One of the most exciting parts of building a product is the prototyping phase. It’s the part where you get to see your idea come to life in a three-dimensional way, enabling you to visualize if and what changes need to be made. During testing, prototyping is especially useful because the users, who have no prior knowledge of your product or idea, are given the ability to see how your product will function when manufacturing is completed.
As one of the most valuable stages of design, prototyping can also take a lot of time away from the rest of the process. It’s important to save time and find mistakes sooner so you can meet your goals.
So, we’re sharing our tips for efficient and effective prototyping.
Utilize a Design Specialist
Before anything else, find a skilled design specialist that can help you on this journey. When you reach the design phase, you’ll want designers who are easy to work with and who can grasp your vision and create an accurate visual representation of it. Additionally, you’ll want a detailed design that can be referred to for precise details during the manufacturing stage. Utilize your designer’s skills and listen to their ideas. Although it’s still your idea, they may have some useful tips to improve your design.
Perform Market Research
The very first step in the design process involves researching your target market. As you learn about your potential customers, you can mold the product to fit their interests. Instead of diving into prototyping or even design, take the time to understand your customers. Before beginning prototyping, you should have a clear understanding of your product market, customer base, industry, and market trends.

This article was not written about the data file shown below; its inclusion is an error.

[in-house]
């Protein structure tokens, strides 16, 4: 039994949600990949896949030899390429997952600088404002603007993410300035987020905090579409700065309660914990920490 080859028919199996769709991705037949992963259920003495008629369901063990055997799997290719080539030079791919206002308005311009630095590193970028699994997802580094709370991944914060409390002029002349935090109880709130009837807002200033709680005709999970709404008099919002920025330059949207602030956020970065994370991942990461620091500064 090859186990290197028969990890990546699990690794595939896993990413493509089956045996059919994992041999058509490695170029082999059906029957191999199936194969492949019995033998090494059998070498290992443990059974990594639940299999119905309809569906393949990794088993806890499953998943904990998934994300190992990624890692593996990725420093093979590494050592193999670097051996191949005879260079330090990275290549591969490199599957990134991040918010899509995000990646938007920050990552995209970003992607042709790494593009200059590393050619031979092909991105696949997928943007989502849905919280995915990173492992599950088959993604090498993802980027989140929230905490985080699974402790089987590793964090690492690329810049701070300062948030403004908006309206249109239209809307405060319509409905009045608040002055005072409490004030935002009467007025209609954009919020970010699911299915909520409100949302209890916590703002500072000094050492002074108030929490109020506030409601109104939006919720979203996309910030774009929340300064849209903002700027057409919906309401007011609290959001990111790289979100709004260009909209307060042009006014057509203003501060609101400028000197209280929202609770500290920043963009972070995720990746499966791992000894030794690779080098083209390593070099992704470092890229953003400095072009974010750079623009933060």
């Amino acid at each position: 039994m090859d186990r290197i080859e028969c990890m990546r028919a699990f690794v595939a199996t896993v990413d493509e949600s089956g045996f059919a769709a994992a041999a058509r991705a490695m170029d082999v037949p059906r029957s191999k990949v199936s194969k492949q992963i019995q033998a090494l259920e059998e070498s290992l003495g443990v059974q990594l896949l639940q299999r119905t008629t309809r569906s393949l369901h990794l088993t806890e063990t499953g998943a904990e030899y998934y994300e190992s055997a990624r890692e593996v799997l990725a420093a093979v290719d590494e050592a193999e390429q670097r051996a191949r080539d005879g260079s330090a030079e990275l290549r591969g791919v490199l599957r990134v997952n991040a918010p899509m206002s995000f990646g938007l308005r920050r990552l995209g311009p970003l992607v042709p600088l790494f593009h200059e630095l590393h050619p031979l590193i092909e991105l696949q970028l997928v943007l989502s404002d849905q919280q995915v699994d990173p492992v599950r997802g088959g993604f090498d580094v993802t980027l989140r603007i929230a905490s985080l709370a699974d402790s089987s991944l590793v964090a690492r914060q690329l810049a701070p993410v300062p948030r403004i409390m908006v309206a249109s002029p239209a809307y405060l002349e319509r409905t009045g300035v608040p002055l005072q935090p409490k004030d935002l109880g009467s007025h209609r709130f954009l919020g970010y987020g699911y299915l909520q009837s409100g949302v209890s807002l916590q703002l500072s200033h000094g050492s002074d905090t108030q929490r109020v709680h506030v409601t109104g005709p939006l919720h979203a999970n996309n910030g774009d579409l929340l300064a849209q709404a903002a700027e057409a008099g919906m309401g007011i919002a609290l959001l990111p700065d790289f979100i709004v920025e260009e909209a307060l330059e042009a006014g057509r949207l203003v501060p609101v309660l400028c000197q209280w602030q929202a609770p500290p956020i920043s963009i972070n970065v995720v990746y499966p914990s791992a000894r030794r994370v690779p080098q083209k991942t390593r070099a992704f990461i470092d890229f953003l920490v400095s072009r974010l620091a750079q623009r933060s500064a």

Test, Test, Test
Like prototyping, testing should not be completed in one round. Create a prototype, performing user testing with that prototype, and use the test data to refine your product and create a new version that you will then use for more testing. The more testing you perform, the more aligned your product will be with your customers’ needs and desires. The more you test your prototype, the closer you will get to a manufacturable and sellable product.
Although it can be tempting to rush through the process to end with a final product that you’re dying to bring to market, this part of the process is the most important. You have to remain critical throughout the whole step and only agree to a product that checks all the boxes of style and function that you dreamed of. Additionally, you need to be thinking critically about whether or not it works as you imagined and take time to pivot if it’s not. And most of all, don’t forget about your customers during this stage. Prototyping encourages feedback. Remember that a version you like may not be what your customers like. Don’t get too attached to any one version and listen to your audience. With these tips, you’ll have efficient and effective prototypes every time!